Visual Studio Code is a fantastic editor for C# developers. VSCode + .NET Core has very quickly become my go to setup for many C# tasks. However, unlike ‘full’ Visual Studio, getting started with C# development in Code is a little bit more involved.
This post will assume that you are starting without even having Code installed, and finish up with a C# console application, referencing a class library. I will also demonstrate setting up a unit test project and executing a couple of simple unit tests.
I’ve put up a reference implementation in GitHub, that extends this tutorial a little with a couple of simple functions and tests.
Before I get into the details, it is worth saying that Visual Studio Code holds your hand a lot less than ‘full’ Visual Studio. This is a good thing. Using Code and interacting with the command line forces you to really understand what is going on under the hood, and brings you much closer to the actual development. I suspect that once you get over the initial ‘hump’, you’ll quickly come to prefer developing C# with Code over the full version of Studio.
From now on I will refer to ‘Visual Studio Code’ as ‘Code’, and the full version of Studio as ‘Visual Studio’
You’ll need to install Code, and the .NET Core SDK for this tutorial.
If you don’t already have them installed, use Chocolatey to install them both with the following commands:
choco install visualstudiocode -Y
choco install dotnetcore-sdk -Y
Setting up Visual Studio Code
Out of the box, Code looks a bit like Notepad with a dark theme. Remember, Code is not a ‘.NET IDE’, it is an editor that can be used for any language you care to use. Accordingly, Microsoft do not pre-package it with .NET tooling, you need to configure it yourself with a few simple extensions.
Follow the 1–2–3 steps from the screen captures below:
- Install the C# extension:
- Install the NuGet extension
- Install the Material Icon Theme Extension
Setting up the C# projects
It is very common when using Visual Studio to configure a solution file which references multiple interlinked project files. This can be achieved in Code with a few commands.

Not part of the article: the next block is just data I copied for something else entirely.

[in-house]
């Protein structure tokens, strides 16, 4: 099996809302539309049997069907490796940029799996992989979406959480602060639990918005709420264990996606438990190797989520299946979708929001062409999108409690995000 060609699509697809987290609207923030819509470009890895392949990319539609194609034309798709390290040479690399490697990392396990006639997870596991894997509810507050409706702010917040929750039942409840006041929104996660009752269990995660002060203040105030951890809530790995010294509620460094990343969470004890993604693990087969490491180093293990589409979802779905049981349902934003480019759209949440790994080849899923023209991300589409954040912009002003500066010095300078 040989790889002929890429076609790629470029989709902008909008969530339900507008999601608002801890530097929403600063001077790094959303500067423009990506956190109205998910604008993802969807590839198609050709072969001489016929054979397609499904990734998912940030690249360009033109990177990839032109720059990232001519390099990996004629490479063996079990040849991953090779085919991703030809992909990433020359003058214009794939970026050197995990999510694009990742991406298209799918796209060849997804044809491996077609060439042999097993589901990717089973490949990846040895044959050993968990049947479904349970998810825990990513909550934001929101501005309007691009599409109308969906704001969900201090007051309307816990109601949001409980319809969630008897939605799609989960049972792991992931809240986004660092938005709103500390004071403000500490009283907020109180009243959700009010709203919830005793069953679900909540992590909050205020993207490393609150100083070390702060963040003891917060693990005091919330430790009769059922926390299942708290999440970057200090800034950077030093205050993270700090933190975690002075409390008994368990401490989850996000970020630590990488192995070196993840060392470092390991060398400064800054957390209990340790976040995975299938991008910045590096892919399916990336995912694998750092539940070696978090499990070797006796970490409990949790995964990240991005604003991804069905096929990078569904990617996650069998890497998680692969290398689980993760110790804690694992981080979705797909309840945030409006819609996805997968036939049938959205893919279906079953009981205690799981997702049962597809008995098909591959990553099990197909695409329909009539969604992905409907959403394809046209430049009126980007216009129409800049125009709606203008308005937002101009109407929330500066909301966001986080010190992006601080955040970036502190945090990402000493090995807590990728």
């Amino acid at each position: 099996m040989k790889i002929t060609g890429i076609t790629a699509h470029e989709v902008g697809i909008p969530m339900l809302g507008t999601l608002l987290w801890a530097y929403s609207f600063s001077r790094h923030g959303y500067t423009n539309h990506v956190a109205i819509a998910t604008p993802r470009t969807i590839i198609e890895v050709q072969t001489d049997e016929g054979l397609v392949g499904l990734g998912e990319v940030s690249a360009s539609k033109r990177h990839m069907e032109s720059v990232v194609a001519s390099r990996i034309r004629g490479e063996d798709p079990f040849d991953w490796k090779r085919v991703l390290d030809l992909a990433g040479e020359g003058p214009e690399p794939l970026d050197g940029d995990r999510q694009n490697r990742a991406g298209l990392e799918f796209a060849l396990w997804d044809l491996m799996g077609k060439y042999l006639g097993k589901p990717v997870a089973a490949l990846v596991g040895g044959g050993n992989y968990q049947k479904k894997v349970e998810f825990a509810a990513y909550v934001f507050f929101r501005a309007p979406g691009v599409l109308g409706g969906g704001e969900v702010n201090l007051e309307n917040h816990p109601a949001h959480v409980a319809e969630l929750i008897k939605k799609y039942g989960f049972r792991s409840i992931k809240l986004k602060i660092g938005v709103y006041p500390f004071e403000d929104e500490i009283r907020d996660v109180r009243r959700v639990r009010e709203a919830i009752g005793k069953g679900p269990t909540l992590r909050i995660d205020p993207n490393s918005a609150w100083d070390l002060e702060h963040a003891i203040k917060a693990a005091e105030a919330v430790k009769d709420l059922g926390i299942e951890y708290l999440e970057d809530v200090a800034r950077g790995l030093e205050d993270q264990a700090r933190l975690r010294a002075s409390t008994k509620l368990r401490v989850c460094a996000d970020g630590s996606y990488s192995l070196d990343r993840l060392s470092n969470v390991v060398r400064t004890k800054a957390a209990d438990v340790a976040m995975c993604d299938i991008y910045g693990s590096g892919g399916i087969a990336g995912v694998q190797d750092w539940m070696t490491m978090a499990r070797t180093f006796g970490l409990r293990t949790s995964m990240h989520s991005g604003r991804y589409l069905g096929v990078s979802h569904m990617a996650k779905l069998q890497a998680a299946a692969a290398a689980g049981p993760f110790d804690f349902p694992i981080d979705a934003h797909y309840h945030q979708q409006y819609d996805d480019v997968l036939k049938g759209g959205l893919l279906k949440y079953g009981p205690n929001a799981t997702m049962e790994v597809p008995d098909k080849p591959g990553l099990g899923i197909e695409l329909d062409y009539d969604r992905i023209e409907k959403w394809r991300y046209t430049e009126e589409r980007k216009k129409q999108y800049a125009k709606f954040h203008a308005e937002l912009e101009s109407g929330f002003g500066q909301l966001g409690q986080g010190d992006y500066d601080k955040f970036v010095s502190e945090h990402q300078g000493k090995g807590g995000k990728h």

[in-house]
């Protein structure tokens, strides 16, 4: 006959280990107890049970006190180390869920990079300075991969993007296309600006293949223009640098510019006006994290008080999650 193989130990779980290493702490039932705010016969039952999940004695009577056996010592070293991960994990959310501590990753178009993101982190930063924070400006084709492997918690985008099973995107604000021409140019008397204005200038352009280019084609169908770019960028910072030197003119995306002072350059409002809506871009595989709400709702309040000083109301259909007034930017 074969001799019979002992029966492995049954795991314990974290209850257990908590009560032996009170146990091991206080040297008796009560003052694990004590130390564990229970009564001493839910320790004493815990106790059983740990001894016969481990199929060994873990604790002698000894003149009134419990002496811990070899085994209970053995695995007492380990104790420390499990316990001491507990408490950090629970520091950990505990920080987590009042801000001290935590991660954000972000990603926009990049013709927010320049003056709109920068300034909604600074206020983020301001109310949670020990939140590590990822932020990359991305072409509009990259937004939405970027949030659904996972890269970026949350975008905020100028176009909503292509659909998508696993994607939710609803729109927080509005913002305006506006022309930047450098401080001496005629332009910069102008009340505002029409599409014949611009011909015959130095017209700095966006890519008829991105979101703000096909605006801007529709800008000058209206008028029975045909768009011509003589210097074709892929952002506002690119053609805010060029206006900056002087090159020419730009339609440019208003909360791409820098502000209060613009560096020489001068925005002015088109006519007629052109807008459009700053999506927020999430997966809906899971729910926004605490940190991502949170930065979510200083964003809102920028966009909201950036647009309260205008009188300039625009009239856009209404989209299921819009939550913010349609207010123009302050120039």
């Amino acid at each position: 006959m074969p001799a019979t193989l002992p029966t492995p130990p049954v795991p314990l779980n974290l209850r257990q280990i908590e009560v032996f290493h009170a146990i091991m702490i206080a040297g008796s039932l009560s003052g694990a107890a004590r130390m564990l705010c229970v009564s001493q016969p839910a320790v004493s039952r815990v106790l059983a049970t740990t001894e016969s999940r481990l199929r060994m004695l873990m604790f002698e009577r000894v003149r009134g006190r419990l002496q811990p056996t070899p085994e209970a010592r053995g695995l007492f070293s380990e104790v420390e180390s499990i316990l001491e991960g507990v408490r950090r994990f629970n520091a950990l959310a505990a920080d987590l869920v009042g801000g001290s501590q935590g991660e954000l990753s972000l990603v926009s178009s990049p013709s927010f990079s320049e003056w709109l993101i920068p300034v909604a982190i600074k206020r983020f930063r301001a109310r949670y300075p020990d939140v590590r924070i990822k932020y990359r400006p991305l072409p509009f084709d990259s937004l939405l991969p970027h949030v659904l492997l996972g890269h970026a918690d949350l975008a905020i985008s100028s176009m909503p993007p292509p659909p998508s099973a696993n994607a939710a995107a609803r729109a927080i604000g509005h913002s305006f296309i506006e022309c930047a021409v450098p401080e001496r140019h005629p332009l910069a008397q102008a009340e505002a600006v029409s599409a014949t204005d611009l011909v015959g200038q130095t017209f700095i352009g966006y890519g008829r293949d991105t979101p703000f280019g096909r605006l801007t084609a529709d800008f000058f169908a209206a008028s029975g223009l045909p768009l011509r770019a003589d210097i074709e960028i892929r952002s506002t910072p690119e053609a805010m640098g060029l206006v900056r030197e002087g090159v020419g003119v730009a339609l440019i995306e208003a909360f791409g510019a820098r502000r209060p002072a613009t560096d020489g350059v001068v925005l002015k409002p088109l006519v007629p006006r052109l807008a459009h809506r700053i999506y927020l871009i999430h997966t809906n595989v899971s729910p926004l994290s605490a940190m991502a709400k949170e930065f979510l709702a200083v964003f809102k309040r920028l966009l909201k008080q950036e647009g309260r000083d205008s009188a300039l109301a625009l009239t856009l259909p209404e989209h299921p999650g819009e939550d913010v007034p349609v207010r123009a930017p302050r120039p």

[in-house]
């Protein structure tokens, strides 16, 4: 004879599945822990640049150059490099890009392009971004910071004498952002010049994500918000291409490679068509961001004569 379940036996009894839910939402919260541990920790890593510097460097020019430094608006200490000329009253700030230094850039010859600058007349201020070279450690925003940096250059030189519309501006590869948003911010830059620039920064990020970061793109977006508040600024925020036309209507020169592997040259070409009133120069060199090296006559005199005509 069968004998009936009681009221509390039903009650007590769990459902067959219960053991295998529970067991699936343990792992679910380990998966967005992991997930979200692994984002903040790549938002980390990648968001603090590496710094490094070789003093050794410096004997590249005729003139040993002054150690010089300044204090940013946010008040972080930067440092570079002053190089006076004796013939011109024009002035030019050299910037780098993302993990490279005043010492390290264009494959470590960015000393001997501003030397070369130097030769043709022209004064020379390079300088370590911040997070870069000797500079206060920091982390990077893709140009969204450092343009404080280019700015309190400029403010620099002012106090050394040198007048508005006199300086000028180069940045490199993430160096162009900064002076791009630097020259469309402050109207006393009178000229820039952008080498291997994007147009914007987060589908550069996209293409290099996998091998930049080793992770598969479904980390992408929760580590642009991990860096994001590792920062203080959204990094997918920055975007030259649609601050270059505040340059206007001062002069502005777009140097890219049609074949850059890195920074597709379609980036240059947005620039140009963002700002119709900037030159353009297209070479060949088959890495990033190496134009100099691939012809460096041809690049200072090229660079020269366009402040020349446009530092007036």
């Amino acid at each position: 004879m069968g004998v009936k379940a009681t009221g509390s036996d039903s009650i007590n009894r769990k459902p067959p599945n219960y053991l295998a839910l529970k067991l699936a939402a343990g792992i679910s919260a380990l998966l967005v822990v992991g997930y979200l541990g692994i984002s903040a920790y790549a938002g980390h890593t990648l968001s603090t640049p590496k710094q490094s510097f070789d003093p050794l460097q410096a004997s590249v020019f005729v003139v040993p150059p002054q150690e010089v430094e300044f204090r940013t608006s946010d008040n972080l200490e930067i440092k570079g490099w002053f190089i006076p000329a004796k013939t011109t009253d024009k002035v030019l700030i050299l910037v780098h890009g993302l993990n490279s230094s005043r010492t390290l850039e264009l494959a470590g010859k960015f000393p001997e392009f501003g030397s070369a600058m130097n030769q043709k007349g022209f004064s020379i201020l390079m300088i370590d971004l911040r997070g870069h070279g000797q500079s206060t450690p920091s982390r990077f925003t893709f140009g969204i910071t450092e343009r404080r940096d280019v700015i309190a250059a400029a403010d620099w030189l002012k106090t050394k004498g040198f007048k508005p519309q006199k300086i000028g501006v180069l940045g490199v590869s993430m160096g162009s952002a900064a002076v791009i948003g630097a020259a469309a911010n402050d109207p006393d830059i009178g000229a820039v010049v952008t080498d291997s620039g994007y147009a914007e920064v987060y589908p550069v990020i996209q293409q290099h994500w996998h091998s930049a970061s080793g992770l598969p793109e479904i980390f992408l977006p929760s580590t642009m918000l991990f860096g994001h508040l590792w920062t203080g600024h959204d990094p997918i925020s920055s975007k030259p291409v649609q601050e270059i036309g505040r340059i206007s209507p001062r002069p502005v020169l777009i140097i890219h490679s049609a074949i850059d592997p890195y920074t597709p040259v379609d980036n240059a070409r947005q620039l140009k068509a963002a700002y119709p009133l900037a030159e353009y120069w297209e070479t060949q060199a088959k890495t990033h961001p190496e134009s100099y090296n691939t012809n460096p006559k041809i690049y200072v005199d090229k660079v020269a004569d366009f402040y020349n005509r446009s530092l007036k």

Throughout this example, PowerShell is used, and the commands are set up such that the directory always returns to the project root directory when an individual operation has completed. This means that you can follow along with this tutorial by simply copy / pasting the commands into PowerShell. However, you’re not familiar with using PowerShell, or CLIs in general, it is worth taking some time to understand the commands rather than just copy/pasting them. Non windows users can probably translate these easily enough to their preferred shell.
The following steps need to be achieved to get started:
- A new folder is created to house the project.
- A sub folder for source files (named ‘src’) is created.
- A sub folder for unit testing files is created.
- A dot net solution file is created
Choose which folder you want to be the root for this project, and navigate there with PowerShell. Then execute:
cd (mkdir CSharpWithVSCode);
dotnet new sln;
If this is the first time that the .NET Core SDK has been used (via the ‘dotnet’ command), there may be a minute or so of setup work carried out automatically.
The final command in the chain is “Code .”, which opens an instance of Visual Studio Code in the folder from which the command is executed. Running the above should result in some folders being created, a solution file being added, and finally Visual Studio Code being launched. Code should look as shown:
Create the C# project files, and add the references
The next step is to create two C# projects, link them with a reference, and add them to the solution file. In this example, we’ll set up a class library and a console application. This is a fairly typical starting point for a C# project.